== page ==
Long Covid is a phrase most of us have heard, but for many of us, it may not be really clear what it means. Patricia and Linda spoke to Joe on Tuesday’s Liveline, are both well aware of what long Covid is and their stories of what the condition has done – and continues to do – to them are chilling. The differences in the treatments they’ve had are also quite marked: Patricia lives in France and Linda lives in Ireland.
Patricia was hit hard by Covid last March and at the time, the medical world was struggling to understand the new virus and its effects and people were piling into the hospitals. This meant that Patricia couldn’t get into her local hospital at the time of her diagnosis because it was full, even though they considered her Covid symptoms quite serious. That assessment has since been updated:
“I’m now considered as severe because of all the damage and everything that I’ve come out with.”
The list of symptoms that Patricia’s had to endure since contracting Covid is frightening: she’s had breathing difficulties, chest pains, pneumonia, pericarditis and she was bed-ridden for two months. Tests also revealed that Patricia’s thyroid was swollen and her pancreas was inflamed and she was in danger of a pulmonary embolism.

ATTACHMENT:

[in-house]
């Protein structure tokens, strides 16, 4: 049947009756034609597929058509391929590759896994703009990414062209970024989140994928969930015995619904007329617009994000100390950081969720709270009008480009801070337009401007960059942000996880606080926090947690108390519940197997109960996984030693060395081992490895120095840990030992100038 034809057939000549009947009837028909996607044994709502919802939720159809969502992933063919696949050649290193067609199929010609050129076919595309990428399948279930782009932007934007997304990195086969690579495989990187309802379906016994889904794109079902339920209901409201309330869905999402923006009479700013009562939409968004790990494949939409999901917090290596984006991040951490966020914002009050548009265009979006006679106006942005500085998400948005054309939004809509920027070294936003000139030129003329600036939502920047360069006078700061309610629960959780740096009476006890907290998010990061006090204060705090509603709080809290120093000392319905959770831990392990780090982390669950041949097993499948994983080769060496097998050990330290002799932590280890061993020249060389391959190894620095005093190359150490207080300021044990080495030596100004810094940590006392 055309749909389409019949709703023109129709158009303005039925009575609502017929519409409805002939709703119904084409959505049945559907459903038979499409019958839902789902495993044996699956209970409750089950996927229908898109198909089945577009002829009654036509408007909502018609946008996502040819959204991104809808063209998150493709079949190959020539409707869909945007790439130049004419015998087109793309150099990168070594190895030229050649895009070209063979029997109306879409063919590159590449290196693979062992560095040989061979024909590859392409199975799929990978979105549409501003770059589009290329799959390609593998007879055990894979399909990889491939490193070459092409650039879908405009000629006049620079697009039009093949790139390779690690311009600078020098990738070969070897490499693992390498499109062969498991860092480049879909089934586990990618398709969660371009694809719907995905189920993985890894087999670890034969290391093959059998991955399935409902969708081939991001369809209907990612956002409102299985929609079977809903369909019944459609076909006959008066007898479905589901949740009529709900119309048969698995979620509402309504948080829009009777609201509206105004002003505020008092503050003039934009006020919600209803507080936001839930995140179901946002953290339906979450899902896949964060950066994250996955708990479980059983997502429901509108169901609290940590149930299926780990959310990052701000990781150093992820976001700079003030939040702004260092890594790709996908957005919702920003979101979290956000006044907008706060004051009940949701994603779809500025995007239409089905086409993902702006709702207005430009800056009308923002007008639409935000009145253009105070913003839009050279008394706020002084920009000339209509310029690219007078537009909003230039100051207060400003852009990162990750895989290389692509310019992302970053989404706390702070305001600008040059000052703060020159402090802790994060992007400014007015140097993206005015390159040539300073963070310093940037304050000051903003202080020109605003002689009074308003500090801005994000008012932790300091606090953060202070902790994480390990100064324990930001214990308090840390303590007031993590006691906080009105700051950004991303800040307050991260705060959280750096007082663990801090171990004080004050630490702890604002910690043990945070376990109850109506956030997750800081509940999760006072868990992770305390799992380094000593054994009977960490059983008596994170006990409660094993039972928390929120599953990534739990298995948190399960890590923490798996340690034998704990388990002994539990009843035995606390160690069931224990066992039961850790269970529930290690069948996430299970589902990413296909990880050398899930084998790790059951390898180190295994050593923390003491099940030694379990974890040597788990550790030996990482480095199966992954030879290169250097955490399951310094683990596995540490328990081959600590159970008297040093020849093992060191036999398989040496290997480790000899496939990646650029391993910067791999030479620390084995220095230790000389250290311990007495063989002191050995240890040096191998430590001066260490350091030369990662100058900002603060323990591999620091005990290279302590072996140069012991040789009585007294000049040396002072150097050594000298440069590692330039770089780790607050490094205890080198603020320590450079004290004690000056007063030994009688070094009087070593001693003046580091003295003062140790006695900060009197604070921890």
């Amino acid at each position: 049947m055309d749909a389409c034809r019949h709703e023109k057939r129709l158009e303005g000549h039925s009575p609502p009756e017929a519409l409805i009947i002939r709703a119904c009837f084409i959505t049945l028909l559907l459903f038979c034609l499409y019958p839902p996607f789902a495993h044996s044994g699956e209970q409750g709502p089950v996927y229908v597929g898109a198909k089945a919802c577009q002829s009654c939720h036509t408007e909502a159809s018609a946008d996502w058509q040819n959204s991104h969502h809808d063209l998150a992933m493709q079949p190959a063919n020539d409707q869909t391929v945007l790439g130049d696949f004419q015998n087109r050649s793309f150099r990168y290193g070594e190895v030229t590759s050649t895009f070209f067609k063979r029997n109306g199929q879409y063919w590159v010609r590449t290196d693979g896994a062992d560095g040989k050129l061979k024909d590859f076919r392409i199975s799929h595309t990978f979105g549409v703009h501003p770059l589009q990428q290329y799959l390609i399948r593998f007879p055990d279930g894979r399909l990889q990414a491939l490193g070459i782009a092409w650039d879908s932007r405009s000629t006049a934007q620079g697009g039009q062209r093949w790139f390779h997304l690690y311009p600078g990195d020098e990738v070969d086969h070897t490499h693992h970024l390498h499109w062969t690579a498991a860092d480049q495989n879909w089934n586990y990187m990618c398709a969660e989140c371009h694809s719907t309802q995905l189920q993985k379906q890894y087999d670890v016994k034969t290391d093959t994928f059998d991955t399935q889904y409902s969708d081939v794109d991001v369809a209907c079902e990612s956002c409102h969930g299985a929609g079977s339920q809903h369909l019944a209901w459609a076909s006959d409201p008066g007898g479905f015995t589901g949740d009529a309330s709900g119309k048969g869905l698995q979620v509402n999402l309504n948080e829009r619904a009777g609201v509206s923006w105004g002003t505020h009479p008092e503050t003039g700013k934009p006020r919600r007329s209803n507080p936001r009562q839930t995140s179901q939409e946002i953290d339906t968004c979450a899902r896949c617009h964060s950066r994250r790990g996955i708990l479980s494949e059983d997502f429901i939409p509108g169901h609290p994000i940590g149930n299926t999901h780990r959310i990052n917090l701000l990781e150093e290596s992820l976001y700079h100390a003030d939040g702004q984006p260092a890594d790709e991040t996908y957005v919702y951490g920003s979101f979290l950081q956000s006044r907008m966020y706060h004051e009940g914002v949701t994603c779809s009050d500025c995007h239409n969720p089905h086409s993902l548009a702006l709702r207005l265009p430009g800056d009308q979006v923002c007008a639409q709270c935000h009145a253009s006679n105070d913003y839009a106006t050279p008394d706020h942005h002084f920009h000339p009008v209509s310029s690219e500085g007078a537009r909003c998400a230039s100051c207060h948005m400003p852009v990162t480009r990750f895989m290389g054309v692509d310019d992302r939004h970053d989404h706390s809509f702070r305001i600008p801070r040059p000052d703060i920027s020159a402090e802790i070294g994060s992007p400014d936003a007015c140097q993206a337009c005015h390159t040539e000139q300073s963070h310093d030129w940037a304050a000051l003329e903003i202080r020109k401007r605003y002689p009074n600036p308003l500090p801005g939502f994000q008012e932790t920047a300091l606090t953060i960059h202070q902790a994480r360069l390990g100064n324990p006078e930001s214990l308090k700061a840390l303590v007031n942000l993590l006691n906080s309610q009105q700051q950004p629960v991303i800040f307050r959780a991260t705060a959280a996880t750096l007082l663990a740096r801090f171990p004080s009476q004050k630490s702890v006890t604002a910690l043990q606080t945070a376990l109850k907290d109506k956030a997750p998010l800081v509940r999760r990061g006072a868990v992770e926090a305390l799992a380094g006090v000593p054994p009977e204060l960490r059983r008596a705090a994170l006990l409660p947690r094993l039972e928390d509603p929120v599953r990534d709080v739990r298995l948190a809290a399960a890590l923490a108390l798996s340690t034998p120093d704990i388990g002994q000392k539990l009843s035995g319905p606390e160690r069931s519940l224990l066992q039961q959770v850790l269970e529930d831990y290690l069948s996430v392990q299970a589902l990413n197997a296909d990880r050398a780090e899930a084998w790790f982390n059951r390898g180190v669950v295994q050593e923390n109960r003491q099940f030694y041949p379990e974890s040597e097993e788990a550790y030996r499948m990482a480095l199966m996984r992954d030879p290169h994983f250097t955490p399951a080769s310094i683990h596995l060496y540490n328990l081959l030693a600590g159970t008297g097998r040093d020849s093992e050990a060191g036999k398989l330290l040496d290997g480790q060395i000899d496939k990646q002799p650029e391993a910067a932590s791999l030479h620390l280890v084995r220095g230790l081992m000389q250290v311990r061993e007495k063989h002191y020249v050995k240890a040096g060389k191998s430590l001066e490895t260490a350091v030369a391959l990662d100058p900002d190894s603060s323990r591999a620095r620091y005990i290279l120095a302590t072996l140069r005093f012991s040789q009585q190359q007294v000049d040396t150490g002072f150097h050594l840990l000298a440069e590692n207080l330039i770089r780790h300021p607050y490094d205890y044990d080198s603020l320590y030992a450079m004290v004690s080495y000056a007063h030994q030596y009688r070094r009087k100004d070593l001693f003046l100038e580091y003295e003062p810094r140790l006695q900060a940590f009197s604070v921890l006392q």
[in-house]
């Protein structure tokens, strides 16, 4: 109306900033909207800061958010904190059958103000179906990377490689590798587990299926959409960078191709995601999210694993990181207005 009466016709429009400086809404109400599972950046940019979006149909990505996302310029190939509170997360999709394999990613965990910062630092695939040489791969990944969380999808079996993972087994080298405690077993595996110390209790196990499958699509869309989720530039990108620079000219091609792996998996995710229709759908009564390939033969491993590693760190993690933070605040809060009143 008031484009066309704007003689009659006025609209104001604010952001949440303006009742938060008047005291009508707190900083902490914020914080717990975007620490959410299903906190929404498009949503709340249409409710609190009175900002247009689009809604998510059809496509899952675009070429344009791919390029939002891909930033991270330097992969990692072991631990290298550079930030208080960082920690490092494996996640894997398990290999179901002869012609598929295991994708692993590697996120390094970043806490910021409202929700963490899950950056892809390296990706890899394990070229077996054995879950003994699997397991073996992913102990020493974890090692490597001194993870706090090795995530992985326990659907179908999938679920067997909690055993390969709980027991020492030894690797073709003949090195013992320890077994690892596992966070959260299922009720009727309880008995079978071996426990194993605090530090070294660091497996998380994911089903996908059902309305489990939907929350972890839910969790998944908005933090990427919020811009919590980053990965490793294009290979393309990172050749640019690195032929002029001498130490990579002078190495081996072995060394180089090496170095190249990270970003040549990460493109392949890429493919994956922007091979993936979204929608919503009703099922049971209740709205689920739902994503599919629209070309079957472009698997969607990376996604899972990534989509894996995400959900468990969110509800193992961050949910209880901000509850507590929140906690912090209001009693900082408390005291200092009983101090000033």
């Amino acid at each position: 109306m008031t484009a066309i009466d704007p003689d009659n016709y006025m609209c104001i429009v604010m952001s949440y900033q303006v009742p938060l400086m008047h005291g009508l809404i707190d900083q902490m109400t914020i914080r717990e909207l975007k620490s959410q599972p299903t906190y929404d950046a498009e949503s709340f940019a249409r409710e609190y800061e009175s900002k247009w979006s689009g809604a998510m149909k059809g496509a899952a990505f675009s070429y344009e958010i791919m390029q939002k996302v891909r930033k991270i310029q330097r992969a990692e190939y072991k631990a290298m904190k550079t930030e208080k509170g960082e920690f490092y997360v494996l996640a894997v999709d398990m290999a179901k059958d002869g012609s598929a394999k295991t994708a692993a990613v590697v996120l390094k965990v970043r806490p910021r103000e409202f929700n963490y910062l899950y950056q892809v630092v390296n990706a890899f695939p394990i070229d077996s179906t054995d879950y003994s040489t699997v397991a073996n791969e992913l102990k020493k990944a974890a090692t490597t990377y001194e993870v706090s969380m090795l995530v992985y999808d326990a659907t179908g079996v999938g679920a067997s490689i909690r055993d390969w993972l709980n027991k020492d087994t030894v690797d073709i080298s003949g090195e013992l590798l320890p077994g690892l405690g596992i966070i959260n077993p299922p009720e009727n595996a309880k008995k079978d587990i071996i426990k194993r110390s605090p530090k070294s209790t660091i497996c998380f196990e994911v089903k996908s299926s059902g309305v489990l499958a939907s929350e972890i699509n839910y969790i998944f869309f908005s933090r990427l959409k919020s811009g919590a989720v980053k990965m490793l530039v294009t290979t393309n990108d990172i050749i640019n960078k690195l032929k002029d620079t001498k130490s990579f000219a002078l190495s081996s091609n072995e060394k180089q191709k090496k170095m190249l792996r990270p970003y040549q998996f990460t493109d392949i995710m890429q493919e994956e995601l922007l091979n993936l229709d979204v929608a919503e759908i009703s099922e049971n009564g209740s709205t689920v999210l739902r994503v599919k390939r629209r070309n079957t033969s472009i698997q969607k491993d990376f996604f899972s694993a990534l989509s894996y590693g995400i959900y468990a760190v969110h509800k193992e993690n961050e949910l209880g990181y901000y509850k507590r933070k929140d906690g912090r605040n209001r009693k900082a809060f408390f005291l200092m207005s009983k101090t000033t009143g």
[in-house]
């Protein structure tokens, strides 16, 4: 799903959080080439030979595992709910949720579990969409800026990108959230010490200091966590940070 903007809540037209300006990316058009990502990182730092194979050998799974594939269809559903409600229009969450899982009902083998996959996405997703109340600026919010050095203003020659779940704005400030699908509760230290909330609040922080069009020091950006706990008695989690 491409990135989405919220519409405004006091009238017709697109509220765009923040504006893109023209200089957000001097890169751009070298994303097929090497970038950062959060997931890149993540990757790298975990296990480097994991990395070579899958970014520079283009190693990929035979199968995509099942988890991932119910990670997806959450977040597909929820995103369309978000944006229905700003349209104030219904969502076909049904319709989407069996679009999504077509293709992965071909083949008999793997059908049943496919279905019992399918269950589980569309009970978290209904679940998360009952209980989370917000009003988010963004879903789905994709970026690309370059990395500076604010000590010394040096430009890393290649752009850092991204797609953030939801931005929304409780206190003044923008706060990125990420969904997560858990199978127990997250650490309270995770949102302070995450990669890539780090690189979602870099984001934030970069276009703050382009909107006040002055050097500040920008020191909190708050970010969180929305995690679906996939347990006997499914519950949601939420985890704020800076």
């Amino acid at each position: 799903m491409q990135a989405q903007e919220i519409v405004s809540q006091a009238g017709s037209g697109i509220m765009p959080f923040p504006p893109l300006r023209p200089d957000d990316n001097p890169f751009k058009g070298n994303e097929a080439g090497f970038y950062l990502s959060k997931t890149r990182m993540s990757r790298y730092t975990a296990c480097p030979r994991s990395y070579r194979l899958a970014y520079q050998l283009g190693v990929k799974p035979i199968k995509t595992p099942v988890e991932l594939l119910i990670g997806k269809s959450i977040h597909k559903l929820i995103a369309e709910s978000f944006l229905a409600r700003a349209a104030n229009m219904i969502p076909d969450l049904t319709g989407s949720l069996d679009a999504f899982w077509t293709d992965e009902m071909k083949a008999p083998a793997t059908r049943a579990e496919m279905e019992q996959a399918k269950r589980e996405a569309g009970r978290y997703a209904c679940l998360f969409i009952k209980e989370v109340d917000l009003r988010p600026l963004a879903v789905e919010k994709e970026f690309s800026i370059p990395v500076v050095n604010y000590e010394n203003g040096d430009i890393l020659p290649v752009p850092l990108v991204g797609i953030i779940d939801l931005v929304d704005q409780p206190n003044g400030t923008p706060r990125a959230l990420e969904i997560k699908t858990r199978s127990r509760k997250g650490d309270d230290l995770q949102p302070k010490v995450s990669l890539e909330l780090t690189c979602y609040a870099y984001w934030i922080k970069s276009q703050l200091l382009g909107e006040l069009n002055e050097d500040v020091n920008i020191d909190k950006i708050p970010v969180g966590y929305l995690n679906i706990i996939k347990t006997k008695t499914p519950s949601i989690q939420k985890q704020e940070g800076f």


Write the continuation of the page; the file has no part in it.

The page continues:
“From there on in it was like every part of my body. The inflammation just went from head to toe.”
Patricia’s breathing continued to be haphazard: some days it would be ok and other days, she’d have real difficulties. No one seemed to be able to tell her what was wrong with her. Patricia had to insist on having a pulmonary scintigraphy, which is a diagnostic test that measures the blood and air supply to the lungs.
“And it’s there that they detected that I had a problem in the ventilation part of my lungs.”
Patricia was told she’d lost 34% of her lung capacity. A major part of her treatment has been physiotherapy, something that doesn’t seem to figure in Ireland’s approach to Covid patients.
“Since July, I go for physiotherapy four times a week... My respiratory specialist prescribed me that and she said that this is even more important than the inhaler and the blood thinners and everything.”
The treatments Patricia’s been receiving are all covered by France’s social insurance. Contrast this with Linda, who’s suffered many of the same symptoms, but has had to pay for all her doctor’s appointments and scans herself. Linda got Covid in October last year.
“I was just very tired for the two weeks that they say you’re meant to get Covid, but by God, I’m now on 121 days since I got Covid, Joe and I am not getting better.”
Linda told Joe that she has problems getting dressed in the morning, she can’t hold a hairdryer because her hand shakes, she can’t have a conversation without her inhaler. Before October, she never had any respiratory issues.
“It’s like I’ve lost 20 years of my life, Joe and I’m not happy with it because I’ve no support. There’s no phoneline I can ring, there’s no physiotherapy for me, there’s no doctors, there’s absolutely nothing. I’ve been handed a set of painkillers and told, ‘Just rest.’”
To hear Patricia and Linda’s stories in full – as well as other callers’ experiences – go here to listen to the full discussion.
Niall Ó Sioradáin
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